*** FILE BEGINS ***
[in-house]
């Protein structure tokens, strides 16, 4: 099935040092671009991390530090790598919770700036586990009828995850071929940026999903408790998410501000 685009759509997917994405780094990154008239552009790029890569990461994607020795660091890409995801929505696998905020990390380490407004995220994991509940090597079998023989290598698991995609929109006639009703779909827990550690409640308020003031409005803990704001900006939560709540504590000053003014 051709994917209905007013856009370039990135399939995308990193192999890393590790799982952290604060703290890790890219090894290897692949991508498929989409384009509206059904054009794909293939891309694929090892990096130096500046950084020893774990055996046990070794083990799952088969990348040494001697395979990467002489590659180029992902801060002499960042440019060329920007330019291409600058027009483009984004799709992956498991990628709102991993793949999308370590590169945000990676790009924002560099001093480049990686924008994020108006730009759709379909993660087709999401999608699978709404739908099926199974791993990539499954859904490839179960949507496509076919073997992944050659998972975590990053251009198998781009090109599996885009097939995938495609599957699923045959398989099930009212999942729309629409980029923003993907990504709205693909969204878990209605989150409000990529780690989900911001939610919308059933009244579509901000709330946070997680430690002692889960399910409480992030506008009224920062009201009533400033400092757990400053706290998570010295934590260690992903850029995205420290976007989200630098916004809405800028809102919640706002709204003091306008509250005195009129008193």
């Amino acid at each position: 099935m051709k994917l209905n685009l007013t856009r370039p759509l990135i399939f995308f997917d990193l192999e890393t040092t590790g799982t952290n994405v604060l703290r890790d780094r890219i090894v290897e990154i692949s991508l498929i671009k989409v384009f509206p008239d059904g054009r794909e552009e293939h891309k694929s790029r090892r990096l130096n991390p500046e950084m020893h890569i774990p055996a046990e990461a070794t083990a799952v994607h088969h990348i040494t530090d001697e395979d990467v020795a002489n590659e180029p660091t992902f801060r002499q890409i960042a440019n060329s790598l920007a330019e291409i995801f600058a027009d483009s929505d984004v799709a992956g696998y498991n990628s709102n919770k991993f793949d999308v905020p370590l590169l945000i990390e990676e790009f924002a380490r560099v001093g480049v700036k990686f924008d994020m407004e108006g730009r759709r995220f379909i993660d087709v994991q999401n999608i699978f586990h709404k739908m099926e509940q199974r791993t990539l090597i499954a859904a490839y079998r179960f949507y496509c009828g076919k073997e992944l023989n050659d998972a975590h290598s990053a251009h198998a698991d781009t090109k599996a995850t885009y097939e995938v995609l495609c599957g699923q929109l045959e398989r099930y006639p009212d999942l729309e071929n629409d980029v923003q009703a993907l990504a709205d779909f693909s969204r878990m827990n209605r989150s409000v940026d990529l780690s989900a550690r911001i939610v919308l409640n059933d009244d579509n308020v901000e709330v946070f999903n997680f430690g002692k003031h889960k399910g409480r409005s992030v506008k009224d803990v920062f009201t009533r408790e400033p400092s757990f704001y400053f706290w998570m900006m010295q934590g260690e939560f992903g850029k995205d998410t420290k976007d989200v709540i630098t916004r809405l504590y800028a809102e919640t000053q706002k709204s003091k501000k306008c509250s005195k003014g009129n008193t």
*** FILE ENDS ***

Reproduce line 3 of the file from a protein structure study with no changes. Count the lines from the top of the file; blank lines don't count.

């Amino acid at each position: 099935m051709k994917l209905n685009l007013t856009r370039p759509l990135i399939f995308f997917d990193l192999e890393t040092t590790g799982t952290n994405v604060l703290r890790d780094r890219i090894v290897e990154i692949s991508l498929i671009k989409v384009f509206p008239d059904g054009r794909e552009e293939h891309k694929s790029r090892r990096l130096n991390p500046e950084m020893h890569i774990p055996a046990e990461a070794t083990a799952v994607h088969h990348i040494t530090d001697e395979d990467v020795a002489n590659e180029p660091t992902f801060r002499q890409i960042a440019n060329s790598l920007a330019e291409i995801f600058a027009d483009s929505d984004v799709a992956g696998y498991n990628s709102n919770k991993f793949d999308v905020p370590l590169l945000i990390e990676e790009f924002a380490r560099v001093g480049v700036k990686f924008d994020m407004e108006g730009r759709r995220f379909i993660d087709v994991q999401n999608i699978f586990h709404k739908m099926e509940q199974r791993t990539l090597i499954a859904a490839y079998r179960f949507y496509c009828g076919k073997e992944l023989n050659d998972a975590h290598s990053a251009h198998a698991d781009t090109k599996a995850t885009y097939e995938v995609l495609c599957g699923q929109l045959e398989r099930y006639p009212d999942l729309e071929n629409d980029v923003q009703a993907l990504a709205d779909f693909s969204r878990m827990n209605r989150s409000v940026d990529l780690s989900a550690r911001i939610v919308l409640n059933d009244d579509n308020v901000e709330v946070f999903n997680f430690g002692k003031h889960k399910g409480r409005s992030v506008k009224d803990v920062f009201t009533r408790e400033p400092s757990f704001y400053f706290w998570m900006m010295q934590g260690e939560f992903g850029k995205d998410t420290k976007d989200v709540i630098t916004r809405l504590y800028a809102e919640t000053q706002k709204s003091k501000k306008c509250s005195k003014g009129n008193t």